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Hannah Arendt

In his Bochum lectures, Vilém Flusser recommends Hannah Arendt’s report on Adolf Eichmann (Eichmann in Jerusalem, 1963), who was put on trial as a coperpetrator of the Nazi genocide. For Arendt, Eichmann emerged as the prototype of a functionary whose actions were distinguished by the complete absence of any thinking. He “acted” purely mechanically. Eichmann’s entirely functional action was apolitical, amoral, beyond anything human. There is no interpersonal relationship between “perpetrator” and “victim” here, only a purely instrumental one. The mass murder committed by the Nazis should not be understood as following political orders, but rather as the execution of a technical manual: “How do I turn people into ashes as quickly as possible? How do I profit from it by making soap from the fat left behind?” (Kommunikologie weiter denken, 2009, p. 159; translated from the German)

People were categorically turned into objects, transformed by production and consumption processes. This dehumanization that culminated in Eichmann and Auschwitz stands for a general cultural trend of the late modern, industrialized societies, namely, the end of politics. For Flusser, who took up many points from Arendt’s The Human Condition (1958), the political sphere was at risk of disappearing once and for all, having been invaded by technical images that will “make holes like a Swiss cheese” (Medienkultur, 1997, p. 162; translated from the German) in the private sphere, unless the projects of post-history manage to interweave intersubjectively a new forum and a new form of politics that is no longer based on the traditional, central differences of public and private, power and violence, action, production, and work, freedom and necessity. Thus Vilém Flusser sought to go further than Hannah Arendt as well, who was one of the very few authors he explicitly praised.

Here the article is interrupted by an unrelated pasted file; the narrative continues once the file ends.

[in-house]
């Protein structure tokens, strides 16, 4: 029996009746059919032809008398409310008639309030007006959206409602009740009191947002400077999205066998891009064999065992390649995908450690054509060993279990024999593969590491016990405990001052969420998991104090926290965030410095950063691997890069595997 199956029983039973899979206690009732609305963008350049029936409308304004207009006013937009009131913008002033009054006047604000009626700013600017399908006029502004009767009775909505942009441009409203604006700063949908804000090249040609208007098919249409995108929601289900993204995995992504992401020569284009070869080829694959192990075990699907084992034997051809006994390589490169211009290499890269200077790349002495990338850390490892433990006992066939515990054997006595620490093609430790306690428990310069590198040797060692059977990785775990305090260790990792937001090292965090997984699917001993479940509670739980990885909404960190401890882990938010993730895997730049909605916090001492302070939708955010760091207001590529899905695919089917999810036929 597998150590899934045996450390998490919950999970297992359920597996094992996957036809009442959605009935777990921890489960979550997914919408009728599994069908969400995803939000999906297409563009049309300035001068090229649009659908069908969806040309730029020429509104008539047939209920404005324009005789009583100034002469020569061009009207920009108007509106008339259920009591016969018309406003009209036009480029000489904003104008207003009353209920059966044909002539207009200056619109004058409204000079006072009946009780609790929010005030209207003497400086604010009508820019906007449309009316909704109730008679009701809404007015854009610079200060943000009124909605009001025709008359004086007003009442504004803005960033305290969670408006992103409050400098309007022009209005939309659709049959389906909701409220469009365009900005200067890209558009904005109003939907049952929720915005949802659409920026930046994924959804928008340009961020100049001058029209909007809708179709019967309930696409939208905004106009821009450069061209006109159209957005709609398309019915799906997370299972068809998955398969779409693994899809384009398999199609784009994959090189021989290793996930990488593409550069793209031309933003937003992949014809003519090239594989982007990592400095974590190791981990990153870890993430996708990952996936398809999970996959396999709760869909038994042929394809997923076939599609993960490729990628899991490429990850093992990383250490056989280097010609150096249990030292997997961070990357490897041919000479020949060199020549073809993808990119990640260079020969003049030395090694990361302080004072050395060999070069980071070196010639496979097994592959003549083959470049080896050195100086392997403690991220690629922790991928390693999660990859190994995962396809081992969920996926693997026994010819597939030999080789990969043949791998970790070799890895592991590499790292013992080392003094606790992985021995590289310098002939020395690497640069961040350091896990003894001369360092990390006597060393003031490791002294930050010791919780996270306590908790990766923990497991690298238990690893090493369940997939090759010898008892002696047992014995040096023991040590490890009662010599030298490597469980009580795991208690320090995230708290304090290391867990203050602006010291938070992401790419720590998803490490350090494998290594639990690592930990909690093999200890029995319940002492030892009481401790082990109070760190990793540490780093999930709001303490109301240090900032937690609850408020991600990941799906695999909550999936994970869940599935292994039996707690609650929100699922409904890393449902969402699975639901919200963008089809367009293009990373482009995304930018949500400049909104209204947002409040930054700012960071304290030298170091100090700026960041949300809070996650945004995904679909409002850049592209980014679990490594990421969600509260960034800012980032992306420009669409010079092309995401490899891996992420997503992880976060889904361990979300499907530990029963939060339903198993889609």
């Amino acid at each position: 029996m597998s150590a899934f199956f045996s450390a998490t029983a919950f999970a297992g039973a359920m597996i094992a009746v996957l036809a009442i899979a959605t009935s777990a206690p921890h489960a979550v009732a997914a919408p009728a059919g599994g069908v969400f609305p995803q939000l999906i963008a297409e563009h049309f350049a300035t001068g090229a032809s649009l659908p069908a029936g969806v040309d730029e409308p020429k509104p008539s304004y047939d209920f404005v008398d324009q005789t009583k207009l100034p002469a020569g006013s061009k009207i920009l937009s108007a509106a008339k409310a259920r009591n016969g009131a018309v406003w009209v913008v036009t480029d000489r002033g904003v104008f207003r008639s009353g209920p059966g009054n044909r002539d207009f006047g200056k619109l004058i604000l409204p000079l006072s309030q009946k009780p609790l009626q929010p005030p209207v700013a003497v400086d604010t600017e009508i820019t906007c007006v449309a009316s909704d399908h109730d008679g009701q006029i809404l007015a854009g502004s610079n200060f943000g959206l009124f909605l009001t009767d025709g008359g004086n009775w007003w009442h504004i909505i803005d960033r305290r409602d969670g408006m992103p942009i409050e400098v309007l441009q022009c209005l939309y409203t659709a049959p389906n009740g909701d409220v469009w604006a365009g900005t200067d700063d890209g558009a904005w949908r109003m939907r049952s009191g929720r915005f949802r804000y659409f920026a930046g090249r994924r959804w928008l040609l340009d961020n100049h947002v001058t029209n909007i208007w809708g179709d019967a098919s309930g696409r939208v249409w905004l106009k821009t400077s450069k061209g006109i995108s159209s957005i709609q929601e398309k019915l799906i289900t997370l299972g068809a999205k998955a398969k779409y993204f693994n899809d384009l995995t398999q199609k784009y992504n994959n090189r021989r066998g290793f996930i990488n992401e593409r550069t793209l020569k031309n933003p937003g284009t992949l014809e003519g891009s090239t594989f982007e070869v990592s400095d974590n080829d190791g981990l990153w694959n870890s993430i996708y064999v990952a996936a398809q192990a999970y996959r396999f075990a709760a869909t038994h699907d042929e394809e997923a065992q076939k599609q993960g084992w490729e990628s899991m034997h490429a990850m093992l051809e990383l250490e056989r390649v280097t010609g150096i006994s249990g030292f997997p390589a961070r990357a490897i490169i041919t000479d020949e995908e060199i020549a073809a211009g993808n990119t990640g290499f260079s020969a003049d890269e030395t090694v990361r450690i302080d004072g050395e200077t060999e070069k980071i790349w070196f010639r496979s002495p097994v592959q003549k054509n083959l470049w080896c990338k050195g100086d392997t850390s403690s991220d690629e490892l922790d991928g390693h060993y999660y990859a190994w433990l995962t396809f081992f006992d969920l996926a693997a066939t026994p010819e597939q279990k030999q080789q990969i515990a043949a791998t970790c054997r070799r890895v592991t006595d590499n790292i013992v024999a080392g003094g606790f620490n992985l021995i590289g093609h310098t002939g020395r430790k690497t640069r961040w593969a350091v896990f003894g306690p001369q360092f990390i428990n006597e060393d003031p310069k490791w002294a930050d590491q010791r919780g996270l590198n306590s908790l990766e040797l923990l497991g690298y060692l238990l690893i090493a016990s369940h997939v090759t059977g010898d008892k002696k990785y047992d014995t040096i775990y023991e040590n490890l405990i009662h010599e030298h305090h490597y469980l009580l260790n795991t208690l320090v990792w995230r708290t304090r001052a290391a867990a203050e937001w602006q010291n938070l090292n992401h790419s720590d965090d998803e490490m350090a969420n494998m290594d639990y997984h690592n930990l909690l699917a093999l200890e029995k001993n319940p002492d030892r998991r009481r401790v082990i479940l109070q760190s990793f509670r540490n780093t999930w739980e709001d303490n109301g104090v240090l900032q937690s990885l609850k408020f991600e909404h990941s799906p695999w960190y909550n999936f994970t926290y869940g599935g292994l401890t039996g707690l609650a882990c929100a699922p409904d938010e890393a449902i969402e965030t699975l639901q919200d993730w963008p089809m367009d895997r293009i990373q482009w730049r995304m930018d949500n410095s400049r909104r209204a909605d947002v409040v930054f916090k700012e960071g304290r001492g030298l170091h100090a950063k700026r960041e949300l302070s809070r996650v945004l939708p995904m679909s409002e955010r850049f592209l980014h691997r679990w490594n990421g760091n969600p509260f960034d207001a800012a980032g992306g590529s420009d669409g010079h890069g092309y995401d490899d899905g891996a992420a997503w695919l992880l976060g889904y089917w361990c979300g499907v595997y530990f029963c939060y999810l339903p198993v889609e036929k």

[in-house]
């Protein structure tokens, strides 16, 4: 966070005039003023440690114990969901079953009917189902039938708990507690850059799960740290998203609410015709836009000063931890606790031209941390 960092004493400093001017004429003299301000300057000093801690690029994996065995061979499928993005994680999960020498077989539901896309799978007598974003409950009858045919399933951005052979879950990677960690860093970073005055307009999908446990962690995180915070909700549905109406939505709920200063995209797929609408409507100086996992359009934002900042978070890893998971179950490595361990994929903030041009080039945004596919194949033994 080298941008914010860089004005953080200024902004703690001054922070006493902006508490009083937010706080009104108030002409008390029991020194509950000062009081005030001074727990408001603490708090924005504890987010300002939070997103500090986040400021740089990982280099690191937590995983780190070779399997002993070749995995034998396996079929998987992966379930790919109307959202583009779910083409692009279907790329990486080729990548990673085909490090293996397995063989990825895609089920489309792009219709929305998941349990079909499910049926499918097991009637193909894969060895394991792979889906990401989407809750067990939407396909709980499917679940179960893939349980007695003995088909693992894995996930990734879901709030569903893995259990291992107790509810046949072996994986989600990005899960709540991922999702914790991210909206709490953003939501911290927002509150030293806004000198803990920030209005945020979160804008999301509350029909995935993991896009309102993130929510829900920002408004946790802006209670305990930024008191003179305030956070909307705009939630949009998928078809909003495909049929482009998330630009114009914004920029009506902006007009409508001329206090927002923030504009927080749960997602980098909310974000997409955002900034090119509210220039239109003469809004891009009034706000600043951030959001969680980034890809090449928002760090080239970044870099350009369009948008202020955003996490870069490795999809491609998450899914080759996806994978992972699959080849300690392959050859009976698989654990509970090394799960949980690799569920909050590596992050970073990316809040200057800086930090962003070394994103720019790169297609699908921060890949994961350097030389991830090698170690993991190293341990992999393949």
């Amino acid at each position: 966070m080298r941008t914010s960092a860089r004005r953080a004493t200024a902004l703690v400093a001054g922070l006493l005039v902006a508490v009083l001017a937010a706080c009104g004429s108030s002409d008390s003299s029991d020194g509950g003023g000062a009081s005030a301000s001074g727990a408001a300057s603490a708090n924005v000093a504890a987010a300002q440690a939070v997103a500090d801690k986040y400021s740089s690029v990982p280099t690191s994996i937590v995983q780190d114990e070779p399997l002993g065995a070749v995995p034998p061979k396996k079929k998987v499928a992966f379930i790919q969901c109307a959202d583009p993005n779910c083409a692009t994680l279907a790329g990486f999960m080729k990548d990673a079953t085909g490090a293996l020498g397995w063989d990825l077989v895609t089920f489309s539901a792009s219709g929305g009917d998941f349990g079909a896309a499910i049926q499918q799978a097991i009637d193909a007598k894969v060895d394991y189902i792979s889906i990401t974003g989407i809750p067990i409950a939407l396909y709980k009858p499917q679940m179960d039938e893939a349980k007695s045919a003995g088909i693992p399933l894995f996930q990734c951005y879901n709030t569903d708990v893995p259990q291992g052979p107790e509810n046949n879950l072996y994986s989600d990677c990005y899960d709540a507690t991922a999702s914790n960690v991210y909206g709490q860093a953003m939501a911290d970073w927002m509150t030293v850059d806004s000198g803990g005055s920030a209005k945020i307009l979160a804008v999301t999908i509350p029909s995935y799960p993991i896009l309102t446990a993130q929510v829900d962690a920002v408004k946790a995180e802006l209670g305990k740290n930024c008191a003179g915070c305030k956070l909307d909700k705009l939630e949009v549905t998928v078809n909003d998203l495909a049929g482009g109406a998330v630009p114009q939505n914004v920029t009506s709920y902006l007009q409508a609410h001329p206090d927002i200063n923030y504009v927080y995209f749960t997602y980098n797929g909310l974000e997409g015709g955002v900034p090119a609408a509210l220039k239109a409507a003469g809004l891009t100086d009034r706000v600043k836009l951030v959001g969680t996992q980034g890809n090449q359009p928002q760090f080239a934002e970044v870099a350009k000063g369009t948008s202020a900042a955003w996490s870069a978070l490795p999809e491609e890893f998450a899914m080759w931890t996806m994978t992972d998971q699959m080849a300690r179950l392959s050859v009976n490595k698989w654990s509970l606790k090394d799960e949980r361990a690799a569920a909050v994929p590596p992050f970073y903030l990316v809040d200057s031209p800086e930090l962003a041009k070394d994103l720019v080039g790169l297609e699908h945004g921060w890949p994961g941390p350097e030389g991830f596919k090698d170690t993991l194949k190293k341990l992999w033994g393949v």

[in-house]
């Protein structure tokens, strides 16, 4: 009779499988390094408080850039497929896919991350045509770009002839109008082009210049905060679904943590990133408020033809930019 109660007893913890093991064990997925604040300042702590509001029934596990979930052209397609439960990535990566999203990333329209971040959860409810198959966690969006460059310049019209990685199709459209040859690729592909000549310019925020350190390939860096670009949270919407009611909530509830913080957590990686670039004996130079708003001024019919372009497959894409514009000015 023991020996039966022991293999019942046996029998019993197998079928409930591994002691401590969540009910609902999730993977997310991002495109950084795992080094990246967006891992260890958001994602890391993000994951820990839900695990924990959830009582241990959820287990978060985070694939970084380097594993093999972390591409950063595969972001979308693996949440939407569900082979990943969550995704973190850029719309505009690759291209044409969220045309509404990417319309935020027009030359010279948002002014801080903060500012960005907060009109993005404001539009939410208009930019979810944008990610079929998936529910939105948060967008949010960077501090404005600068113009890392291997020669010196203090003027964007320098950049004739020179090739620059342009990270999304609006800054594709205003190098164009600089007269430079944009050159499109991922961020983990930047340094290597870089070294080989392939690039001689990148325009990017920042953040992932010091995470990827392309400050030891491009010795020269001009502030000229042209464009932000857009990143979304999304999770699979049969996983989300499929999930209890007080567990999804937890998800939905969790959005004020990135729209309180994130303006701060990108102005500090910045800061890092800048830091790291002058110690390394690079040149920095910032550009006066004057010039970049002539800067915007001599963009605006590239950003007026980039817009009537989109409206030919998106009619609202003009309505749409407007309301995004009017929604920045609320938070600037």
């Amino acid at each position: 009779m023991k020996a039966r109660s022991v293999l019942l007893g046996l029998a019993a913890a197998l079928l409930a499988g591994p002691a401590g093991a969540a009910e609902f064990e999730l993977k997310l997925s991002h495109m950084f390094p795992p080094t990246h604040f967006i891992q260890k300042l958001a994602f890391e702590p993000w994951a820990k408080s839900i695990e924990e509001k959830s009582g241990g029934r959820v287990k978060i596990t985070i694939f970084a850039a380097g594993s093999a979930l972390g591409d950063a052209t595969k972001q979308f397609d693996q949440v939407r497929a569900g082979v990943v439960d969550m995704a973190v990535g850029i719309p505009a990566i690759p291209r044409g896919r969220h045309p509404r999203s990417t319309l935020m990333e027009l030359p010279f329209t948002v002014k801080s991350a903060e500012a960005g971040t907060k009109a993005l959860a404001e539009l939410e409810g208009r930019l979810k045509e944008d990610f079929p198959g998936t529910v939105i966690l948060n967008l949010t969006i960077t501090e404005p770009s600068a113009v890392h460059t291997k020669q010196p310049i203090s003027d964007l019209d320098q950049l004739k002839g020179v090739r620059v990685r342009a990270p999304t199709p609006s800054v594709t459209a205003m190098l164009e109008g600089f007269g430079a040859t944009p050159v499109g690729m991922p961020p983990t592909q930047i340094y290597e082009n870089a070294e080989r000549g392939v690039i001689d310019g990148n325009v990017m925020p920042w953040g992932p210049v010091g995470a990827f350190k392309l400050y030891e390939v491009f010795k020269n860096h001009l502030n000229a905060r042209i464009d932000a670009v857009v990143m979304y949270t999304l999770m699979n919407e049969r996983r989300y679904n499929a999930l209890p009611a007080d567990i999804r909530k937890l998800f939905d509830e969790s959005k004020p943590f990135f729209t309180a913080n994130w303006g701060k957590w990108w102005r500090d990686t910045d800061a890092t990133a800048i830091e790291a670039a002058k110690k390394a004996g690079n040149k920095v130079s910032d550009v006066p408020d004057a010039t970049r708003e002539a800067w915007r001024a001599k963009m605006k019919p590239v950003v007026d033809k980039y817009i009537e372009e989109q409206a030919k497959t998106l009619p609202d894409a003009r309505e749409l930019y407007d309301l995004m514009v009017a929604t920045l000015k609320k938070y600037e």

Original article by Suzana Alpsancar in Flusseriana

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hannah_arendt.txt · Last modified: 2021/11/05 17:47 (external edit)